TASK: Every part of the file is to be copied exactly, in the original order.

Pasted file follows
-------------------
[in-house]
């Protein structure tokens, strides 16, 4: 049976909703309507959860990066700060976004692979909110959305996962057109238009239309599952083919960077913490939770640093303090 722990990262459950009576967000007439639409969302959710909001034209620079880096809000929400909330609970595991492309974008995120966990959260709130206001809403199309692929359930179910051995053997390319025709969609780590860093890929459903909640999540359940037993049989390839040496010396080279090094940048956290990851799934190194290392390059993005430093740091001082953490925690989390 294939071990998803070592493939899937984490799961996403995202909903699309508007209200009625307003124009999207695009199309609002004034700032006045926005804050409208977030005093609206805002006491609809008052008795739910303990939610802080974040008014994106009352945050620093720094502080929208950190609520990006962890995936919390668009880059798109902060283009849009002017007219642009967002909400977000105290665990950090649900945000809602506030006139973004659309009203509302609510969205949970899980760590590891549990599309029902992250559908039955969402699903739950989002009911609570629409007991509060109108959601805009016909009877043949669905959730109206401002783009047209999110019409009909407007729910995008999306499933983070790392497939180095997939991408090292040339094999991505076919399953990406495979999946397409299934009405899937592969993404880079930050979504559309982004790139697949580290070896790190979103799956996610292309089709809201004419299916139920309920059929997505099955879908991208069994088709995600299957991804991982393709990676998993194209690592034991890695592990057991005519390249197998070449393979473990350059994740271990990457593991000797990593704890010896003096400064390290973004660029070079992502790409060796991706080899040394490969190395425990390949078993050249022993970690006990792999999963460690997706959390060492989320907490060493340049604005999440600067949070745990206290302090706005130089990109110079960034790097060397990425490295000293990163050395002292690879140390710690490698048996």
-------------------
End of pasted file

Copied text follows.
[in-house]
């Protein structure tokens, strides 16, 4: 049976909703309507959860990066700060976004692979909110959305996962057109238009239309599952083919960077913490939770640093303090 722990990262459950009576967000007439639409969302959710909001034209620079880096809000929400909330609970595991492309974008995120966990959260709130206001809403199309692929359930179910051995053997390319025709969609780590860093890929459903909640999540359940037993049989390839040496010396080279090094940048956290990851799934190194290392390059993005430093740091001082953490925690989390 294939071990998803070592493939899937984490799961996403995202909903699309508007209200009625307003124009999207695009199309609002004034700032006045926005804050409208977030005093609206805002006491609809008052008795739910303990939610802080974040008014994106009352945050620093720094502080929208950190609520990006962890995936919390668009880059798109902060283009849009002017007219642009967002909400977000105290665990950090649900945000809602506030006139973004659309009203509302609510969205949970899980760590590891549990599309029902992250559908039955969402699903739950989002009911609570629409007991509060109108959601805009016909009877043949669905959730109206401002783009047209999110019409009909407007729910995008999306499933983070790392497939180095997939991408090292040339094999991505076919399953990406495979999946397409299934009405899937592969993404880079930050979504559309982004790139697949580290070896790190979103799956996610292309089709809201004419299916139920309920059929997505099955879908991208069994088709995600299957991804991982393709990676998993194209690592034991890695592990057991005519390249197998070449393979473990350059994740271990990457593991000797990593704890010896003096400064390290973004660029070079992502790409060796991706080899040394490969190395425990390949078993050249022993970690006990792999999963460690997706959390060492989320907490060493340049604005999440600067949070745990206290302090706005130089990109110079960034790097060397990425490295000293990163050395002292690879140390710690490698048996």